Friday, January 16, 2015


The words slip out easily, formed from years of practice. "This is great."

"I'm really enjoying spending time with my team."

"These retreats are always so useful."

"Your ideas are always great."

I work in a place that does good work and employs terrible people. The people in charge are shameless, petty, cruel to their staff. They pit people against each other for no reason other than the sport of it.

And so we have no esprit de corps, no team spirit. No team exists. We are a group of individuals, struggling to stay on the island and fighting to get the other one voted off.

This is a terrible way to run a business.

We get together once a year. We take a weekend to "recharge our batteries." We bond with each other with stupid games and "team-building" activities that just make everyone feel awkward and uncomfortable. We make plans for the next year, write on whiteboards and take notes on our great visions of the future.

And the directors look on, proud of their work, feeling like this year maybe it's really going to work. This is the best retreat, they think. This is the one that really succeeded.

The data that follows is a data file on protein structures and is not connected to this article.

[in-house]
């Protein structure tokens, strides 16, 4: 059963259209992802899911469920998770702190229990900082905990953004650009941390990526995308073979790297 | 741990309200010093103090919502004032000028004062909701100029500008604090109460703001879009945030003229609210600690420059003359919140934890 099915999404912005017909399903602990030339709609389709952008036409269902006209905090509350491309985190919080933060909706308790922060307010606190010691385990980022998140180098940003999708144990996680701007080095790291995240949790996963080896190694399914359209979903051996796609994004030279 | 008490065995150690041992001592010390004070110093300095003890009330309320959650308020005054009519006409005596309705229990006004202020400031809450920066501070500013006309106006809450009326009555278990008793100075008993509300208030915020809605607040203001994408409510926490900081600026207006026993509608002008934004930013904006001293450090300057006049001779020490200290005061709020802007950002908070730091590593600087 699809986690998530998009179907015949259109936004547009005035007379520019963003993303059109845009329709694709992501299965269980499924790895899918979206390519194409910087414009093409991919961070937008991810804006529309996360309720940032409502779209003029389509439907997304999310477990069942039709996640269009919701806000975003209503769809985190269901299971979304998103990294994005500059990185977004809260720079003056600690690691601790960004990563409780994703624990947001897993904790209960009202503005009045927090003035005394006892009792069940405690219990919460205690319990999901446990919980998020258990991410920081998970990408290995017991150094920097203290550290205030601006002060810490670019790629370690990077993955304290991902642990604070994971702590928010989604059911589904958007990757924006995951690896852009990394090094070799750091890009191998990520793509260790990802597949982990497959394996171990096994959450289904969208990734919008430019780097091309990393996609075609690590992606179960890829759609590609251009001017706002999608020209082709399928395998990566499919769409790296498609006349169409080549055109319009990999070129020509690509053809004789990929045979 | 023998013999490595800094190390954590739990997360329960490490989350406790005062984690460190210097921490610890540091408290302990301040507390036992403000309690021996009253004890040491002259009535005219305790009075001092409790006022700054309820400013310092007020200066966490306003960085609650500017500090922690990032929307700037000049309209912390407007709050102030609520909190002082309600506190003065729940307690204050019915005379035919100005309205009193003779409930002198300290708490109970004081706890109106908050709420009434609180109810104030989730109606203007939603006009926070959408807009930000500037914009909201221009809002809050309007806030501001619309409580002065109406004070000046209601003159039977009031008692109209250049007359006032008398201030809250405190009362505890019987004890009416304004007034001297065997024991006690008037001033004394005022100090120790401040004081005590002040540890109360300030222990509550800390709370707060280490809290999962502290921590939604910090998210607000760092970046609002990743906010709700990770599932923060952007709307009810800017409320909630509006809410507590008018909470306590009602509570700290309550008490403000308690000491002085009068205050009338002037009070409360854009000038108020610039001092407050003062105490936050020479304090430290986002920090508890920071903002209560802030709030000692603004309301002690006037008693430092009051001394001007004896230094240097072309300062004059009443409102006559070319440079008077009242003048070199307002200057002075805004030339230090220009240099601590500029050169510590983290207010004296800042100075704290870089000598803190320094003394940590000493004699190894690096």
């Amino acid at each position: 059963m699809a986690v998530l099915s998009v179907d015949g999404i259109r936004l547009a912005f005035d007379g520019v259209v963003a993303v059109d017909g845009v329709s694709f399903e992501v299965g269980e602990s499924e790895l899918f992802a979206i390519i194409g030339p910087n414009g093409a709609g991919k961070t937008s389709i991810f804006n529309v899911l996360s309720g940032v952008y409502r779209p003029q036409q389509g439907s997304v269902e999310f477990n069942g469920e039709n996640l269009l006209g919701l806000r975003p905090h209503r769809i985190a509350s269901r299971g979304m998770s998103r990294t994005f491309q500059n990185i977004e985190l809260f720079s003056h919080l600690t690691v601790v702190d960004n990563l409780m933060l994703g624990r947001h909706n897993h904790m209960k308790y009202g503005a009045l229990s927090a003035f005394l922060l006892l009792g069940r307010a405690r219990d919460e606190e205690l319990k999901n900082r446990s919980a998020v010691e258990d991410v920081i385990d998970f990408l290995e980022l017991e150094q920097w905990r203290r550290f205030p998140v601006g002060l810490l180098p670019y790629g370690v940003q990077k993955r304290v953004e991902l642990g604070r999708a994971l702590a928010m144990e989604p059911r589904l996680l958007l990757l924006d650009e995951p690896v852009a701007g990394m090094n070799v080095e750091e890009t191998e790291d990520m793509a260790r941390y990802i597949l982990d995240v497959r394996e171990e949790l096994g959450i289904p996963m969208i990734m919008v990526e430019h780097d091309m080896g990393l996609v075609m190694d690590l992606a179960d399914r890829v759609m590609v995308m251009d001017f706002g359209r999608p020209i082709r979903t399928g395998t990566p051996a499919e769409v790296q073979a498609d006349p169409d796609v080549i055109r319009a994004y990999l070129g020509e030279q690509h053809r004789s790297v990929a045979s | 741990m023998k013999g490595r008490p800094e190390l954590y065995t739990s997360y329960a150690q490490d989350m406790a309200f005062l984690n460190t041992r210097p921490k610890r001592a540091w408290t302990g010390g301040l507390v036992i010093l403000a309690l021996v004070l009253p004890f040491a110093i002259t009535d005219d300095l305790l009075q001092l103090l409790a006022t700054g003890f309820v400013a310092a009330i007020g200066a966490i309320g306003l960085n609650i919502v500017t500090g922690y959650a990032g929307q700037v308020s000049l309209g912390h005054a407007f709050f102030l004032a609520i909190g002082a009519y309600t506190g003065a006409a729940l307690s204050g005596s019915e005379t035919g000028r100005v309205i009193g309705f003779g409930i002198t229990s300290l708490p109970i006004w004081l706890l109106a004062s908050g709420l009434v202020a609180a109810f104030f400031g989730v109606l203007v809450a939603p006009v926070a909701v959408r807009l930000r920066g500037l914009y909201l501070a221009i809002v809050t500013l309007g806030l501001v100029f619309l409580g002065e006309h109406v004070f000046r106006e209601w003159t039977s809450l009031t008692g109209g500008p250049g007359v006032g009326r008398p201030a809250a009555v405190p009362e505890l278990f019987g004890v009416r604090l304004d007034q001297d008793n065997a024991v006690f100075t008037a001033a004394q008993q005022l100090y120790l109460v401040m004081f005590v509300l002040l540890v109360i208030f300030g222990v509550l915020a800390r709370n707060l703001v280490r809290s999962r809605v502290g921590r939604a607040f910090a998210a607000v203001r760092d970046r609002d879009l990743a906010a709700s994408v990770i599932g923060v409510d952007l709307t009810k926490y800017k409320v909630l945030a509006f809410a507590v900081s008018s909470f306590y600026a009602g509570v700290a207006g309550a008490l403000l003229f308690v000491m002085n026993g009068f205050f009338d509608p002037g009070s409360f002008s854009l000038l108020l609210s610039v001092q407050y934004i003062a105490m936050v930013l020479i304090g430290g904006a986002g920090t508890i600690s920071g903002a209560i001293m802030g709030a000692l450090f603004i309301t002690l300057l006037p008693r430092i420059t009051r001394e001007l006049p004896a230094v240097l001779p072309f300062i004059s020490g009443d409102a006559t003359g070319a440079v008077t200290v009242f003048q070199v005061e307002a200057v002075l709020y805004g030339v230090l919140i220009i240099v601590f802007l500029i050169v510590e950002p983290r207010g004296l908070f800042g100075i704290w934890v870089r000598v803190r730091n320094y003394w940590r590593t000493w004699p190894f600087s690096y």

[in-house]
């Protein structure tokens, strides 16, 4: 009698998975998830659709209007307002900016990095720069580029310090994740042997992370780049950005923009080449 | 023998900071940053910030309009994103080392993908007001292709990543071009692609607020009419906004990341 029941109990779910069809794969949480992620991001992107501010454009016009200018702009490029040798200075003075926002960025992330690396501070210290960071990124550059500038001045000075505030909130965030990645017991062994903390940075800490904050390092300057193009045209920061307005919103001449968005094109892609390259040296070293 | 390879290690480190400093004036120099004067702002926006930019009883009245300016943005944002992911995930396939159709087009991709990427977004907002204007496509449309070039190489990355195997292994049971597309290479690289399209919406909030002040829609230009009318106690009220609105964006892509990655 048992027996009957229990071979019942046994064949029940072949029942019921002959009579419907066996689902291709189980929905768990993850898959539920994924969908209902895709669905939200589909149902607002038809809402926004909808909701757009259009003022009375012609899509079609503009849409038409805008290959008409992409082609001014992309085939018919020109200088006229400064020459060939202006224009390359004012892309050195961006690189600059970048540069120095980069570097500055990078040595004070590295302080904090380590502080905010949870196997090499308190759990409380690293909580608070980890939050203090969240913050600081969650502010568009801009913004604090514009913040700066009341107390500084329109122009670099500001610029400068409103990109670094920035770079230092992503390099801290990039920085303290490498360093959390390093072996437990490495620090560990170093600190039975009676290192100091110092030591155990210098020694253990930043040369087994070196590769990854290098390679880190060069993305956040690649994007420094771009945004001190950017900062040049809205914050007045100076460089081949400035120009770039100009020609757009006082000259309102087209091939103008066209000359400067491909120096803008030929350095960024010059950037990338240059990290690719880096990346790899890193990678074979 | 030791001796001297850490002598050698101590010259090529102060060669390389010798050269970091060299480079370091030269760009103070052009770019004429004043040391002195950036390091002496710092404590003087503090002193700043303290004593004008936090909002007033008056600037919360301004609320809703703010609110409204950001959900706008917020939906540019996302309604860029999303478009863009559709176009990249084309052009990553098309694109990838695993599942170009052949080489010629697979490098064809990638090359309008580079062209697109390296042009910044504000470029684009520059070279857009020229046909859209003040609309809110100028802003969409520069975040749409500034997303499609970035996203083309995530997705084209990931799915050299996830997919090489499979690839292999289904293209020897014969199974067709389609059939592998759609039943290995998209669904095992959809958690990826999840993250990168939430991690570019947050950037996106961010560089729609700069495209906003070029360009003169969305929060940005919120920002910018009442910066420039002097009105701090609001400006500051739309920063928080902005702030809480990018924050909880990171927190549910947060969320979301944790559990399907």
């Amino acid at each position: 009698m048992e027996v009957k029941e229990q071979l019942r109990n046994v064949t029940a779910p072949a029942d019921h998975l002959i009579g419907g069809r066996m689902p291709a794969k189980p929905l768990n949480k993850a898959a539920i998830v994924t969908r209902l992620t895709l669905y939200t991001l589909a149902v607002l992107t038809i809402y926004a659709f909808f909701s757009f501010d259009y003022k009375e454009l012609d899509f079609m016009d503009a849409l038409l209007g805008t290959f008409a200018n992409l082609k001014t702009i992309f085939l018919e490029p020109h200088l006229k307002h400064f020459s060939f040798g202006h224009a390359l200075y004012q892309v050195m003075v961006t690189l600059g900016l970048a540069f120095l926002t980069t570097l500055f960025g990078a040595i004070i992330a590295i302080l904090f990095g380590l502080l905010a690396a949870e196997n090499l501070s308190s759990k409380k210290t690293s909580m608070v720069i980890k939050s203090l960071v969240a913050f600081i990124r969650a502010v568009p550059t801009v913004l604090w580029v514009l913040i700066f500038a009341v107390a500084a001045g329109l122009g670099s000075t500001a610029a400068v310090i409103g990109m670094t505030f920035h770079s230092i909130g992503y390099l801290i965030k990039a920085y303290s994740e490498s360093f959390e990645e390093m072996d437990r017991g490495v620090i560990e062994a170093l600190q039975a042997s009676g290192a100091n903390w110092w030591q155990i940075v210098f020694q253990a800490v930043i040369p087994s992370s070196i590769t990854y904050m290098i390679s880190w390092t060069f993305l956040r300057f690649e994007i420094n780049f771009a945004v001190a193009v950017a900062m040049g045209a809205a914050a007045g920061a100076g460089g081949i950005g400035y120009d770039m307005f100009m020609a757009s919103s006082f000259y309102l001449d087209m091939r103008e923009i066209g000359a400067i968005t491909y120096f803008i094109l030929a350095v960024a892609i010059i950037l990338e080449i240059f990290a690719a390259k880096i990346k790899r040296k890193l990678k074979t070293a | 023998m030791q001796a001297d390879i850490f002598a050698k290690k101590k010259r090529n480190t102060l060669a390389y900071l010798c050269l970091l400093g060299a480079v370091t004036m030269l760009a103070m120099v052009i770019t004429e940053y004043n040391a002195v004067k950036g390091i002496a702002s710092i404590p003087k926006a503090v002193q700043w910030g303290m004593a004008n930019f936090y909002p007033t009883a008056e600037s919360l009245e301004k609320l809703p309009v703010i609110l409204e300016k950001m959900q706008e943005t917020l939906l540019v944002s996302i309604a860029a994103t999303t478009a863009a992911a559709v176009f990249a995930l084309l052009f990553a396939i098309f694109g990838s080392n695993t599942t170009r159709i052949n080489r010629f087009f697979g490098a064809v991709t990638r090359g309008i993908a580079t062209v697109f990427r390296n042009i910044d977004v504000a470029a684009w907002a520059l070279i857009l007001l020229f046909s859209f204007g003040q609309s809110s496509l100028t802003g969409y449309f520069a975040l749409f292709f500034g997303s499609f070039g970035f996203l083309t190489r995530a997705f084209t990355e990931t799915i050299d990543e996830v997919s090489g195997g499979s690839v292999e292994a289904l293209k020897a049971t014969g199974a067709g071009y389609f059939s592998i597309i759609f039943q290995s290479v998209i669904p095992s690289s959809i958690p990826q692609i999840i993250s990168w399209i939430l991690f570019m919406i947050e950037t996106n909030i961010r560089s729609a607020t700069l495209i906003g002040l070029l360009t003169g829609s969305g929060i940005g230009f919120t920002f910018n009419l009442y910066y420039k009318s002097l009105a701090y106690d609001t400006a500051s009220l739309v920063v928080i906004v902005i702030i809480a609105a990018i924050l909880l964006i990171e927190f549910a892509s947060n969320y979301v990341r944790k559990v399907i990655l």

I hate it. They put us up in a fancy hotel and buy fine food and wine for us. We are spoiled at this company. We are. I'm paid well and compensated with absurd fringe benefits. But the trade-off is that I work with people who no longer care about what they do.

The trade-off is that where I work makes my soul hurt.

I used to want to change the world. This firm has a mission of changing the world, making it a better place, helping the little people. They're all words. The cosmetic emptiness of this place is starting to drive me crazy.

I can tolerate about two straight days of this masquerade. Two days, eating breakfast, lunch, and dinner with this crew. Pretending to enjoy it. Pretending to value their ideas. Pretending, all pretending. Lying to their faces.

And then I go home and purge it all out. Scotch helps. TV helps. Spending time with the people I care about, that's what helps the most.

I can take my mask off and be myself again. I no longer have to pretend around the people I love, because they see me and respect me for who I am.

But at my job, all I do is pretend. I pretend their ideas are worthwhile. I pretend their feedback makes my work better. And I pretend I'm making the world a better place, when I know I'm really just here for the benefits and the pay and the security of a steady job.

This masquerade cannot last. I can't live like this, wearing masks forty hours a week.